Remark.
 No assumption on X in the above theorem.
 Casselman's subrepresentation theorem into nonunitary
principal representations (see [W]).
 Vogan's theorem for the unitarizability of Zuckerman's
derived functor modules (see [V]).
(continued)
References
[K] 
T. Kobayashi, Propagation of multiplicityfree property for holomorphic vector bundles, math.RT/0607004. 
[V] 
D. A. Vogan, Jr., Unitarizability of certain series of representations, Ann. of Math. (2) 120 (1984), 141187. 
[W] 
N. R. Wallach, Real reductive groups. I, II, Pure and Applied Mathematics, vol. 132, Academic Press Inc., Boston, MA, 1988, 1992. 
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Lecture 10 (Feb 22): Propagation theorem for irreducibility
Remarks on the "inverse propagation of unitarizability theorem in the 9th
lectures) for real reductive groups:
 Casselman's subrepresentation theorem into nonunitary principal
representations.
Any irreducible unitary representation (or more generally,
admissible represenations on complete locally convex topological spaces)
can be realized as subrepresentations of hyperfunction valued
principal series representations.
Two proofs:
(1a) Usual algebraic proof based on the Jacque functor ([W]).
(1b) Microlocal analytic proof (due to Kashiwara) using boundary value maps [KKK] and the method of the proof of Helgason's conjecture
(No literature, see [Progr 05, page 142] for a brief sketch of the ideas).
Point: "Inverse propagation" of unitarizability fails.
Reason: Point evaluation maps for hyperfunctions do not make sense.
 Any irreducible admissible representation can be realized as
subrepresentations of analytic sections for equivariant bundles over Riemannian symmetric spaces.
(part of the proof for (1b))
"Inverse propagation theorem of unitarizability" is obvious.
Point: Point evaluation maps are continuous.
 Vogan's unitarizability theorem on G/L (L is the centralizer of a torus).
Complex structure on G/L will be discussed soon.
Under certain positivity, unitarity of fibers <> unitarizability of sections.
Proof: Algebraic proof by Vogan and Wallach based on Zuckerman's
derived functor modules [V,W].
Geometric result: Schmid, H.W. Wong [Wo] on Dolbaulet cohomologies.
For a survey for the both geometric and algebraic results, see [V87], [K98].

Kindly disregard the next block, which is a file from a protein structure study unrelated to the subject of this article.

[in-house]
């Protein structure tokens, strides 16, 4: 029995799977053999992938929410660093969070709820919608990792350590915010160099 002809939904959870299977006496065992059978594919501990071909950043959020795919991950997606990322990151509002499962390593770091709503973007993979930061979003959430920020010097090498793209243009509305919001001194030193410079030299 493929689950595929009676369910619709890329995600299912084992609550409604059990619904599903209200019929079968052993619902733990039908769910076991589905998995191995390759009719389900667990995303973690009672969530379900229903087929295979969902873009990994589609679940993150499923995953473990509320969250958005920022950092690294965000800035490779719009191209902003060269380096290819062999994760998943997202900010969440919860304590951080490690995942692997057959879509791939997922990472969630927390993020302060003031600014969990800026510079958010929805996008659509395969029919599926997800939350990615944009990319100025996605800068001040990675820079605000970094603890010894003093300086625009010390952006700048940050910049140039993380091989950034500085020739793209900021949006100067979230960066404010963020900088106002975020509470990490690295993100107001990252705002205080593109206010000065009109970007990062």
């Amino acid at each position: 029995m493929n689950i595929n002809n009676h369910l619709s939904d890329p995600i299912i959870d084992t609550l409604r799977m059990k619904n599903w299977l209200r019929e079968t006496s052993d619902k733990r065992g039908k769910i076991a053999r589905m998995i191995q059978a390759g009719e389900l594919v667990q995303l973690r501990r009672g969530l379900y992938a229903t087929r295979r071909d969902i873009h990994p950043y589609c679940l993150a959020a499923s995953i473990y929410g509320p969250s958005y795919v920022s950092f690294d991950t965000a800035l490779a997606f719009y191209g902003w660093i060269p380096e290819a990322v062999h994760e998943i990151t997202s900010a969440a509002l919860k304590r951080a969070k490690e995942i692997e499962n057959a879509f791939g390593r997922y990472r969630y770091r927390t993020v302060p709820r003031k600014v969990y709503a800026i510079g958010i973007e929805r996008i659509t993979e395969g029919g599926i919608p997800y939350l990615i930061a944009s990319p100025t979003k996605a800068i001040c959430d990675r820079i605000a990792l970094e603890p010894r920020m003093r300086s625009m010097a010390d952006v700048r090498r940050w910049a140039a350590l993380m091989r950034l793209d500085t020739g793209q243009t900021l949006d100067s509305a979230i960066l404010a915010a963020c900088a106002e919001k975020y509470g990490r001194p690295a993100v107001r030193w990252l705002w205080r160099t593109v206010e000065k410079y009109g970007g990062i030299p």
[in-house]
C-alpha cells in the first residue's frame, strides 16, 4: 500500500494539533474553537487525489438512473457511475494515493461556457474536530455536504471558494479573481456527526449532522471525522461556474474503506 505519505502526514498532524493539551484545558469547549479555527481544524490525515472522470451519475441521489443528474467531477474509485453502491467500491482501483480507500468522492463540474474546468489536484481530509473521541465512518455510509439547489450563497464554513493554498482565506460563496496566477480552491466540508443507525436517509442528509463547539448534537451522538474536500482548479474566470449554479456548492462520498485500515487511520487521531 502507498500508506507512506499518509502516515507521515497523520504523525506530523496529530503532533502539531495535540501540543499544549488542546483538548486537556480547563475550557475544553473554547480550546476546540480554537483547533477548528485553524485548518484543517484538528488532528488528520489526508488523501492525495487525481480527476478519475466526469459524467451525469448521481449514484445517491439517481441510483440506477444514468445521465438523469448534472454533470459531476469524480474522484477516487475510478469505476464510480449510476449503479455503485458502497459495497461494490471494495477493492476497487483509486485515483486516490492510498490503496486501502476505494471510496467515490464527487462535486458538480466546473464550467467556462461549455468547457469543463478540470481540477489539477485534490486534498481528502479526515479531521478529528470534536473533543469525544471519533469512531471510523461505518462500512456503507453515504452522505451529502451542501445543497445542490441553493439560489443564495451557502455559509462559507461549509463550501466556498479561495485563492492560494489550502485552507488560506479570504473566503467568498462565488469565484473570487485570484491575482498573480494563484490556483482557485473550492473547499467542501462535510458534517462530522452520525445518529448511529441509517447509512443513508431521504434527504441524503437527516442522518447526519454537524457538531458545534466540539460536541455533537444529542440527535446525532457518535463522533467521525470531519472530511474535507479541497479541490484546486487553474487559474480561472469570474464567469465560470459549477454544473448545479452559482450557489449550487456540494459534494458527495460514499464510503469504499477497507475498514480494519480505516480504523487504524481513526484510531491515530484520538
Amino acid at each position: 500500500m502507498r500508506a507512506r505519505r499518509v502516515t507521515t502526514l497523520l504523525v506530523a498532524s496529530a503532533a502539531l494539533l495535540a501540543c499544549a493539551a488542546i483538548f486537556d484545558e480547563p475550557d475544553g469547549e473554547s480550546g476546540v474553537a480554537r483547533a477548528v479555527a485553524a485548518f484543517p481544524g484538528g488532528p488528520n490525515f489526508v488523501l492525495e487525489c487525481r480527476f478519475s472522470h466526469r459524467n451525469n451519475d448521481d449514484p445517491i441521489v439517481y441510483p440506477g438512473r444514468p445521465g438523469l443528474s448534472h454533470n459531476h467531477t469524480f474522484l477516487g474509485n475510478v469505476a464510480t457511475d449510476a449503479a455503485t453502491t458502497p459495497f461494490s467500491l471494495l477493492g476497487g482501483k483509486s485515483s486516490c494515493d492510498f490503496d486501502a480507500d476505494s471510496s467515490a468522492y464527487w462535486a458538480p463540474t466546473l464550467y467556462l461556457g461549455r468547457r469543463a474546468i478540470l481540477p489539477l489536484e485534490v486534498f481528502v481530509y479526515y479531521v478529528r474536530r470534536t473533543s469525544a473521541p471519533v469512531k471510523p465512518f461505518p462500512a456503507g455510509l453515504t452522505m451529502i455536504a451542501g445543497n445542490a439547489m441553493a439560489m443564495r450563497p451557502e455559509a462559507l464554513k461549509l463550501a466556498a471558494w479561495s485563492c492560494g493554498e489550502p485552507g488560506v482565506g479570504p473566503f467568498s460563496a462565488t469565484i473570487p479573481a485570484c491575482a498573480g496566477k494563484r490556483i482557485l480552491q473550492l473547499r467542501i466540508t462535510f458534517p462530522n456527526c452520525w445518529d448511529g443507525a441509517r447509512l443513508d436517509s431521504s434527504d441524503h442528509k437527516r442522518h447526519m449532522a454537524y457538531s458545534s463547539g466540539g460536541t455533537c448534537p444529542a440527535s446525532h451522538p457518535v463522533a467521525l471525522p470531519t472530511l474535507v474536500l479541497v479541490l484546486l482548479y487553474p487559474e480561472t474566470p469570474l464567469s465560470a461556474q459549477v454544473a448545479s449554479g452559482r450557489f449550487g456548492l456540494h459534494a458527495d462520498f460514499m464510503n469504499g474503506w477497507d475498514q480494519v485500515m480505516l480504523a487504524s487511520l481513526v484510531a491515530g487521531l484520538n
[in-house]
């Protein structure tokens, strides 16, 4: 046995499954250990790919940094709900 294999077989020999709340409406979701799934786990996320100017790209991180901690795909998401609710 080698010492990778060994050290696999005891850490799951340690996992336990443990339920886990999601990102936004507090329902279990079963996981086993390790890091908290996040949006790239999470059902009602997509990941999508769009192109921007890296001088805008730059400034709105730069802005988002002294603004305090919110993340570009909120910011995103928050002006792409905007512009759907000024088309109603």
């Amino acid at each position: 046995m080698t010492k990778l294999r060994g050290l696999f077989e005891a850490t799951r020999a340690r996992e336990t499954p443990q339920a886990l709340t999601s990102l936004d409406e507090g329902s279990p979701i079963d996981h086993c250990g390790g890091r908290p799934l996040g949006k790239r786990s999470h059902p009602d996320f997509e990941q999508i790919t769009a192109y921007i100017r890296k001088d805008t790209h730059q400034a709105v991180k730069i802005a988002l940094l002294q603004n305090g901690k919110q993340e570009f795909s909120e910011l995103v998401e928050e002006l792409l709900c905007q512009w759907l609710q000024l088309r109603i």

Totally real submanifold
Definition, examples
Invariant sections
Lemma For transitive base space, Ginvariant sections <> G_{x} invariant elements on the fiber
Example (de Rham cohomologies on compact symmetric spaces)
Theorem (Propagation of irreduciblity theorem)
Assumption: V → X: Gequivariant holomorphic bundle
G_{x} on V_{x} is irreducible
Conclusion: Any unitary representations realized in the space of
holomorphic sections Γ(X, V) is irreducible or zero (consequently, unique if it is nonzero).
Proof: All necessary results are already prepared.
References
[K98] 
T. Kobayashi,
Harmonic analysis on homogeneous manifolds of reductive type and unitary representation theory,
Translations, Series II, Selected Papers on Harmonic Analysis, Groups, and Invariants (K. Nomizu, ed.), vol. 183, Amer. Math. Soc., 1998, pp. 131, ISBN 0821808400. 
[KKK] 
M. Kashiwara, T. Kawai and T. Kimura, Foundations of Algebraic Analysis, Princeton Math. Series, 37, Princeton Univ. Press, 1986. 
[V] 
D. A. Vogan, Jr., Unitarizability of certain series of representations, Ann. of Math. (2) 120 (1984), 141187. 
[V87] 
D. A. Vogan, Jr., Unitary representations of reductive Lie groups, Annals of Mathematics Studies, 118, Princeton University Press, Princeton, NJ, 1987. 
[W] 
N. R. Wallach, Real reductive groups. I, II, Pure and Applied Mathematics, vol. 132, Academic Press Inc., Boston, MA, 1988, 1992. 
[Wo] 
H. Wong, Dolbeault cohomological realization of Zuckerman modules
associated with finite rank representations, J. Funct. Anal. 129 (1995), 428454. 
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Lecture 11 (Feb 25): Complex manifolds with transitive holomorphic actions
The assumption of the last lecture was that the base space (complex manifold)
has a transitive biholomorphic group action.
Today's goal: to analize this situation in terms of Lie algebras.
Remark 1. As an algebraic counterpart of 10th lecture, this condition leads us to a generalization of
Verma modules for (not necessarily reductive) Lie algebras.
Remark 2. Later, we shall deal with a more general situation (foliations in complex manifolds)
Theorem 3.1. Characterization of Ginvariant almost complex structure on G/H
Theorem 3.2. Characterization of Ginvariant complex structures on G/H
Example 1. Almost complex structure on S^{6} with G_{2} symmetry by using root diagrams of G_{2}
Nonexistence of homogeneous complex structure on S^{6}
cf. Longstanding problem: whether S^{6} admits a complex structure or not
Example 2. (non)existence of SL(2,R) invariant complex structure on hyperboloids, light cones
classifications of almost complex structures — module decompotions
cf. Geometric quantization
J^{2}=id: ruled surface → paraHermitian structure → (generalized) principal series represenations
J^{2}=id: CauchyRiemann → complex structure → discrete series, Zuckerman's derived functors
(continued)
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Lecture 12 (Feb 27): Complex manifolds with transitive holomorphic actions
Today's goal: to give a simple proof of classical results
on Ginvariant (almost) complex structures on homogeneous spaces
General scheme on homogeneous spaces:
1) 
Gtransitive action on X with base space o ⇔ closed subgroup of G 
2) 
Gequivariant fiber bundle ⇔ Haction on topological space 
2)' 
Gequivariant vector bundle ⇔ representation of H 
3)